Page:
February 26, 2024

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Book review: “Our Moon” by Rebecca Boyle

Book review: “Our Moon” by Rebecca Boyle

“The Moon is more sister than satellite,” Boyle writes, explaining that it formed from the same cosmic cloud of debris that formed the Earth. Its gravity not only stabilizes our climate – making the Moon the “leader of our seasons” – but it also enables life. As ruler of the tides, the Moon pulled primitive organisms into the nutrient-rich seas of early Earth, then brought them back to shore where “fishes walked out of water.”

But Boyle, whose brilliant writing is as serene as a bedtime story, paints the moon as more than just an engine of physical phenomena. Humans, she says, are always looking to our closest heavenly neighbors to understand our place beneath them. “Just as the Moon reflects Earth's light, its essential role in modern science is to tell our story,” she wrote.

Ancient humans used the moon to exploit time, paving the way for organized systems such as agriculture and religion (many forms of which worshiped the moon as a god). By the time Galileo was put on trial for claiming that the Earth was not the center of our solar system—which he discovered in part by tracking the Moon's movement—the Moon had already separated from the divine. People began to think about the true purpose of the Moon, and about our place in the universe—ideas that postulated “our moon” were the seeds of early philosophical thought and scientific observation.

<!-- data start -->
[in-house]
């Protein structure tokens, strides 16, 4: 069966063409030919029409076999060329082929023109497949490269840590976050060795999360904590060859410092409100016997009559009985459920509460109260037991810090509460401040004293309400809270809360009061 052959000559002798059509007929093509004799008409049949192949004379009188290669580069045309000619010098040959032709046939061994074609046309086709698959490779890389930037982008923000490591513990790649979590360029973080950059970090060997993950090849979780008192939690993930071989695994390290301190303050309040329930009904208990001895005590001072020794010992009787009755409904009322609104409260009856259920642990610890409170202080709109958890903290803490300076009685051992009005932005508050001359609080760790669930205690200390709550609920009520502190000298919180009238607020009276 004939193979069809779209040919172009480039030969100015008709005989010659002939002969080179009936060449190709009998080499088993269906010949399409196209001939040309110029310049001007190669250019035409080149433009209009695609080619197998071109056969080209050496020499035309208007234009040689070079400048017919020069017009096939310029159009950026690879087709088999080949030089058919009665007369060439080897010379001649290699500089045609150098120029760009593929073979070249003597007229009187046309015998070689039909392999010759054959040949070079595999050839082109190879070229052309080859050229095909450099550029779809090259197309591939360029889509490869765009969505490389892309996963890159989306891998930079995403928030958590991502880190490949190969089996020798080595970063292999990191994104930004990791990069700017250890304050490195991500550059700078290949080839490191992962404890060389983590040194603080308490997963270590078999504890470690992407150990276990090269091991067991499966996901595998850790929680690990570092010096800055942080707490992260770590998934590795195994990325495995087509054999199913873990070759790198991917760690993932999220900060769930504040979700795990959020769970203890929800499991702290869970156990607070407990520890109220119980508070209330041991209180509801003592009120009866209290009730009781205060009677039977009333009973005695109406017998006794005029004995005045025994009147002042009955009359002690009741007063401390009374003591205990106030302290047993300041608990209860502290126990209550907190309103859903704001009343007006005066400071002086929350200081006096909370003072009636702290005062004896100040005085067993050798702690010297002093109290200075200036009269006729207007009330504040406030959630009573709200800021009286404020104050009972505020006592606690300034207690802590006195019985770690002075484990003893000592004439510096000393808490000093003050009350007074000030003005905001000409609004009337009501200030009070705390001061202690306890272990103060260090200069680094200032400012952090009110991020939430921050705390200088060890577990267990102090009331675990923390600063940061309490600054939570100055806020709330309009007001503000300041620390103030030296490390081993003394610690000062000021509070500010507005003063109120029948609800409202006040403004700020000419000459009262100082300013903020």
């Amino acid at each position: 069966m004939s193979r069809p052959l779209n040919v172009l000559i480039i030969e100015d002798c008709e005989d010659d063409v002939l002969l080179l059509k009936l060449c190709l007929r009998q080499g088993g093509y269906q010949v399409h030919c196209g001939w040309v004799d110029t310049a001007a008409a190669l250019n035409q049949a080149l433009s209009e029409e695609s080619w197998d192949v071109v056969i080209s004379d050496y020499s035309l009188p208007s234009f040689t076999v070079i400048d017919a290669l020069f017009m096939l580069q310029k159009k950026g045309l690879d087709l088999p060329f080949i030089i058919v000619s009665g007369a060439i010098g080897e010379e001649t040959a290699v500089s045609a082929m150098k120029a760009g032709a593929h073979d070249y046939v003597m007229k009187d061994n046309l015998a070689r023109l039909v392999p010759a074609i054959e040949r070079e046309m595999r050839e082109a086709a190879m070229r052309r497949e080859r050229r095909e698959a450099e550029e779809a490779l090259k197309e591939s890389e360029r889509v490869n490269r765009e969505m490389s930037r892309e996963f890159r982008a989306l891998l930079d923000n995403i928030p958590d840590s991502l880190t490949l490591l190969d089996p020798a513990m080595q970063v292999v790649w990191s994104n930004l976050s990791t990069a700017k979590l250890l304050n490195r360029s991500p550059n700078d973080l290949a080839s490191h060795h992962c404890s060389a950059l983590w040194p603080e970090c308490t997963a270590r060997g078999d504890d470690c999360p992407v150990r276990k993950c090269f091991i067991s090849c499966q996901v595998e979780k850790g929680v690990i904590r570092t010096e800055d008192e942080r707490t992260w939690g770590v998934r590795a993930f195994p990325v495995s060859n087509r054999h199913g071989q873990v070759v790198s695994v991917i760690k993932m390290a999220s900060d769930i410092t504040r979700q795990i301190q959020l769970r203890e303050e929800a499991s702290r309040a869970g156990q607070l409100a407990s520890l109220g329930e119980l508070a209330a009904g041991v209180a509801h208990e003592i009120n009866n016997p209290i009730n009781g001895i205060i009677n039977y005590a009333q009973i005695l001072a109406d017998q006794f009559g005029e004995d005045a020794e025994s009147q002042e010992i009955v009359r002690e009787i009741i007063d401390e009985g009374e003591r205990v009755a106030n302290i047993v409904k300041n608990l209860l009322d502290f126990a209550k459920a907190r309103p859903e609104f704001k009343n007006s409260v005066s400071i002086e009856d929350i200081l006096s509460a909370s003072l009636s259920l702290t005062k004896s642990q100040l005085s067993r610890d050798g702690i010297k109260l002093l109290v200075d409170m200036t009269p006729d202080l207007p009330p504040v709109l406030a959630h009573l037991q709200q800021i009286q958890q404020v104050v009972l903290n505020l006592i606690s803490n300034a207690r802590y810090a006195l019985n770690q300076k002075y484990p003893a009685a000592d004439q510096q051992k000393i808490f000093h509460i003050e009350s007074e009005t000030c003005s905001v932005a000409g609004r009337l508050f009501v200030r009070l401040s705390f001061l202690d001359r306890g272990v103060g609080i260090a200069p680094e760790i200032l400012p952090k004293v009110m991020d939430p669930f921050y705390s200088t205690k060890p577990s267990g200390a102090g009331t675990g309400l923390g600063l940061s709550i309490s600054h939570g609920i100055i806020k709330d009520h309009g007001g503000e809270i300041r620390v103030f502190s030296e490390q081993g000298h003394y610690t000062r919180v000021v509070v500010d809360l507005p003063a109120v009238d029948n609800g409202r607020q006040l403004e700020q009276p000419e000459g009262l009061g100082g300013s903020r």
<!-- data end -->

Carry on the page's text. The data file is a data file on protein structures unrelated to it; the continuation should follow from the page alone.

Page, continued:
Sometimes, the narrative strays so far from the topic at hand that I wondered: What does this have to do with the moon? But, just as the moon always appears in our skies, Boyle also returns to her subject. There is always some connection to be made, whether physical, spiritual, intellectual or mythological.

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It takes us beyond the Age of Exploration, when going to the Moon became a symbol of colonizing new lands, to the Age of Apollo, when the Moon was a sign of political superiority. Boyle finds the moon in places I never thought to look. She convinced me that although our relationship with it is ever-changing, the moon remains a source of knowledge, wonder, and influence—and it's never boring.